For however little material possessions mom wanted or needed during her life, it became even more extremely this way the last year of her life.  When she came to live with us, I ached to be able to ease sadness that she was carrying.  Since I didn’t know what else to do – I would try to bring her little “treats” – things that she would normally have enjoyed – some nice soap or a pretty cup, some fresh stationery or even a tall, cold bottle of diet coke.  She would politely thank me and bring them into her room where she would place them carefully in her bedside drawer or closet.  She did not need them or want them or even barely consider them for longer than it took to store them away.

Sometimes I think, whether she realized it or not, her vision was already set on the Next place.  Her whole life she had needed so little but for where her journey was leading her now, there was absolutely nothing she needed or wanted.

After mom died, my brother and I went through her house in Minnesota and took care of what was left behind. There was nothing of great value – but much that was precious, of course, including that jewelry box.  It is pink with pink satin and velveteen on the inside.  I remember as a child creeping into my parents’ room to open that pretty box and look at her treasures.  When I came across it after her death it still contained many of the same things I had remembered she kept in there – some earrings she used to wear when she was right out of college and worked in Minneapolis, her high school Letter, a locket with a picture of dad, and dad’s wedding ring.

I took dad’s ring and slipped it onto my thumb.  It was just a few days earlier that I had put on mom’s wedding ring.  When she was in ICU they had to take it off her since her fingers were swelling so badly.  I put it into a plastic bag along with the only other piece of jewelry she wore, a black hills silver ring I had given her some years before.  I told her I would hold onto them until she got out of the hospital.  The night she died, while I was still in the hospital room trying to gather the strength to stand and leave and go home, I kept looking at her hands and seeing the indentation on her ring finger. I remembered the rings still in my purse.  I took them out and slipped both those rings on my finger.  I had planned to just bring them back to Minnesota and give them to the funeral director to have them buried with her – but when I got there, I couldn’t do it.  I felt guilty about that because her thin gold wedding band had been on her hand her whole life.  She had held us as babies while wearing that ring.  She had cared for my father wearing that ring.  It rightfully belonged buried on her finger, but I couldn’t part with it.  Mom would have to forgive me for that – because I knew I somehow needed it to help me get through the rest of my life without her.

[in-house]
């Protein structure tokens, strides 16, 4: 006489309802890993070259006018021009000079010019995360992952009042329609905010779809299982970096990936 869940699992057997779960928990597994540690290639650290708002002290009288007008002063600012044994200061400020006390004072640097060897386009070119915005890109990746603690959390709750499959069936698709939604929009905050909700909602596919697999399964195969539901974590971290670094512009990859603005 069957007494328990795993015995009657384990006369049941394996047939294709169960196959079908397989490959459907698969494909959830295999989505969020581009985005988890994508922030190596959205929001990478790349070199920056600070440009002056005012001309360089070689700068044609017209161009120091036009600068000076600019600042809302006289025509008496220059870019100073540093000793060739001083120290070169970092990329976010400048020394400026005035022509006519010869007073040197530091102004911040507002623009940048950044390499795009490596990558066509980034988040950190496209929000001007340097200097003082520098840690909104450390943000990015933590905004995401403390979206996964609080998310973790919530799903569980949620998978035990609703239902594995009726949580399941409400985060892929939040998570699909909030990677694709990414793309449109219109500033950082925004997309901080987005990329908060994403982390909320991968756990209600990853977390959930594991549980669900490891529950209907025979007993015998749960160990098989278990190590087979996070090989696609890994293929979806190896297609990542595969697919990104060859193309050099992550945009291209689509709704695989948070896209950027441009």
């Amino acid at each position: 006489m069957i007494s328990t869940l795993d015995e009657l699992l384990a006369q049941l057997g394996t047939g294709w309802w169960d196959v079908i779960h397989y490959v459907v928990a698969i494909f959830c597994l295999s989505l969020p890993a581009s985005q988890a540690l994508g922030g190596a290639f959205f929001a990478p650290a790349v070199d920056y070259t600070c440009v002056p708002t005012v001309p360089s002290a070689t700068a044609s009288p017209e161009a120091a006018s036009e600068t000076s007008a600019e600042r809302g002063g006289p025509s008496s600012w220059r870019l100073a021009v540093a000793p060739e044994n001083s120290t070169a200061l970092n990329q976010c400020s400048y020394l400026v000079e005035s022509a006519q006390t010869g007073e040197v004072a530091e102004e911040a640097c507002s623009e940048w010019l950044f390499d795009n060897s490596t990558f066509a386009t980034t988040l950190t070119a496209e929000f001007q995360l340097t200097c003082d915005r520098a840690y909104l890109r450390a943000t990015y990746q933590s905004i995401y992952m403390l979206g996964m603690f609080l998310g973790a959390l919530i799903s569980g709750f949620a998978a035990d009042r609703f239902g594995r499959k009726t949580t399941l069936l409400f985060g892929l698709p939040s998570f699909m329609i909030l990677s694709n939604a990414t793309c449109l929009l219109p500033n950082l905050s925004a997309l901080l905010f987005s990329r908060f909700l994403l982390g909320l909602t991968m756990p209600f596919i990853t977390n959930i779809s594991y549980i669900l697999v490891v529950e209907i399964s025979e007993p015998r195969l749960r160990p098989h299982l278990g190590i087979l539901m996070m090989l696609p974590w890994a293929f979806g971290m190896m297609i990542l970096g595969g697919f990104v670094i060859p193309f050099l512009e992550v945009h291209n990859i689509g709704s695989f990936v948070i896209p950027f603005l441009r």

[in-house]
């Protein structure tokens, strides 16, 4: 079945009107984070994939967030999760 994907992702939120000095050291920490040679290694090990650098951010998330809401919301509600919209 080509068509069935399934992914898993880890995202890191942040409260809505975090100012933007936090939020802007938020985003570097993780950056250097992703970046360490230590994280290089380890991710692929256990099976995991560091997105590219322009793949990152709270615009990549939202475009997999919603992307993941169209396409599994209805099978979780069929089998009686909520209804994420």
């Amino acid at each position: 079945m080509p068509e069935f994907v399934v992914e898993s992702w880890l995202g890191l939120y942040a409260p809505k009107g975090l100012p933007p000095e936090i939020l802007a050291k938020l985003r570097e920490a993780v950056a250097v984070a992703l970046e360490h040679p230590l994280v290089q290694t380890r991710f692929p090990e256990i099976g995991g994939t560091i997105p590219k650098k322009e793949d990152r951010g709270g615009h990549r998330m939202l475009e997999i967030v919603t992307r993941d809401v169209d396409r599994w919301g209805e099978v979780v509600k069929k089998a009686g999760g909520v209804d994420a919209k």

It makes no sense that a thin gold band should help me feel near to my mom who cared so little for material things.  Yet perhaps it does.  This ring was one thing that did matter to her.  It stood for a promise she made that mattered to her more than any other in her life.  I look at it and I can see her hands still.  Truthfully, I would give away every single possession I have before I would get rid of this ring.  It rests on my finger just below my own wedding band.  Like a firm and gentle reminder from my mom about the things that matter most: persistence, promises kept, and love.  Always love.